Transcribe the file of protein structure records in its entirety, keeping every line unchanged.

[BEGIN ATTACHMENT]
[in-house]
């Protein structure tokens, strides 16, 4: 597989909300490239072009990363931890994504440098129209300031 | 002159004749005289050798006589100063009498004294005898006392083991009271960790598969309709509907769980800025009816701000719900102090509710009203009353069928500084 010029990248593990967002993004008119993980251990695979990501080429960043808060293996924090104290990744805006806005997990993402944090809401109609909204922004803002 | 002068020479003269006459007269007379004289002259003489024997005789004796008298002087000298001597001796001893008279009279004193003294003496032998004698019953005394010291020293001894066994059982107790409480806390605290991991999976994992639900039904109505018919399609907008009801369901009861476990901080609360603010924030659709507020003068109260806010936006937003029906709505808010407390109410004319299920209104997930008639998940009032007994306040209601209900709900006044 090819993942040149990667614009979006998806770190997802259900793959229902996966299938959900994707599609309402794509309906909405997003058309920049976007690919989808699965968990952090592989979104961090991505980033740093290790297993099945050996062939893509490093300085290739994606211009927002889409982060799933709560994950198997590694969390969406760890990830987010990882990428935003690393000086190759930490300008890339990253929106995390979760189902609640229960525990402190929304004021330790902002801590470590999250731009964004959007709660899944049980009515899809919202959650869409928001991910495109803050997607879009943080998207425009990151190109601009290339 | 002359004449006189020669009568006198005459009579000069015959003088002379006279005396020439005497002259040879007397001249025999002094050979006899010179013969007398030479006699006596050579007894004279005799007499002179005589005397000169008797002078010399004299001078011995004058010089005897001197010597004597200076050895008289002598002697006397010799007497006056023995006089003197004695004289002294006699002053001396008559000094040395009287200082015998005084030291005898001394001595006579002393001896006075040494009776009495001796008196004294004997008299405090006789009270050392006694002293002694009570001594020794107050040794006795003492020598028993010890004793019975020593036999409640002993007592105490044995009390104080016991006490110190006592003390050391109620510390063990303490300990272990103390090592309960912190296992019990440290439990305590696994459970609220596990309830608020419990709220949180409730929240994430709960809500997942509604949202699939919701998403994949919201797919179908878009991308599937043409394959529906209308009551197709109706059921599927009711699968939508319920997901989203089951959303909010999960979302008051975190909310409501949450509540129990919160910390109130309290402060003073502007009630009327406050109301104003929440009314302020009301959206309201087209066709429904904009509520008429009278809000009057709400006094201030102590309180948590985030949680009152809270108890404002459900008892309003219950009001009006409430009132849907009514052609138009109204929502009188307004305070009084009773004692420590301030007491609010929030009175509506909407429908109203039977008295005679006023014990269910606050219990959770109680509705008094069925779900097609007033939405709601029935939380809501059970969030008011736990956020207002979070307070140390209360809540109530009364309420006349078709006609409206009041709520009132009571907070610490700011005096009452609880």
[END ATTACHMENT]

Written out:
[in-house]
């Protein structure tokens, strides 16, 4: 597989909300490239072009990363931890994504440098129209300031 | 002159004749005289050798006589100063009498004294005898006392083991009271960790598969309709509907769980800025009816701000719900102090509710009203009353069928500084 010029990248593990967002993004008119993980251990695979990501080429960043808060293996924090104290990744805006806005997990993402944090809401109609909204922004803002 | 002068020479003269006459007269007379004289002259003489024997005789004796008298002087000298001597001796001893008279009279004193003294003496032998004698019953005394010291020293001894066994059982107790409480806390605290991991999976994992639900039904109505018919399609907008009801369901009861476990901080609360603010924030659709507020003068109260806010936006937003029906709505808010407390109410004319299920209104997930008639998940009032007994306040209601209900709900006044 090819993942040149990667614009979006998806770190997802259900793959229902996966299938959900994707599609309402794509309906909405997003058309920049976007690919989808699965968990952090592989979104961090991505980033740093290790297993099945050996062939893509490093300085290739994606211009927002889409982060799933709560994950198997590694969390969406760890990830987010990882990428935003690393000086190759930490300008890339990253929106995390979760189902609640229960525990402190929304004021330790902002801590470590999250731009964004959007709660899944049980009515899809919202959650869409928001991910495109803050997607879009943080998207425009990151190109601009290339 | 002359004449006189020669009568006198005459009579000069015959003088002379006279005396020439005497002259040879007397001249025999002094050979006899010179013969007398030479006699006596050579007894004279005799007499002179005589005397000169008797002078010399004299001078011995004058010089005897001197010597004597200076050895008289002598002697006397010799007497006056023995006089003197004695004289002294006699002053001396008559000094040395009287200082015998005084030291005898001394001595006579002393001896006075040494009776009495001796008196004294004997008299405090006789009270050392006694002293002694009570001594020794107050040794006795003492020598028993010890004793019975020593036999409640002993007592105490044995009390104080016991006490110190006592003390050391109620510390063990303490300990272990103390090592309960912190296992019990440290439990305590696994459970609220596990309830608020419990709220949180409730929240994430709960809500997942509604949202699939919701998403994949919201797919179908878009991308599937043409394959529906209308009551197709109706059921599927009711699968939508319920997901989203089951959303909010999960979302008051975190909310409501949450509540129990919160910390109130309290402060003073502007009630009327406050109301104003929440009314302020009301959206309201087209066709429904904009509520008429009278809000009057709400006094201030102590309180948590985030949680009152809270108890404002459900008892309003219950009001009006409430009132849907009514052609138009109204929502009188307004305070009084009773004692420590301030007491609010929030009175509506909407429908109203039977008295005679006023014990269910606050219990959770109680509705008094069925779900097609007033939405709601029935939380809501059970969030008011736990956020207002979070307070140390209360809540109530009364309420006349078709006609409206009041709520009132009571907070610490700011005096009452609880």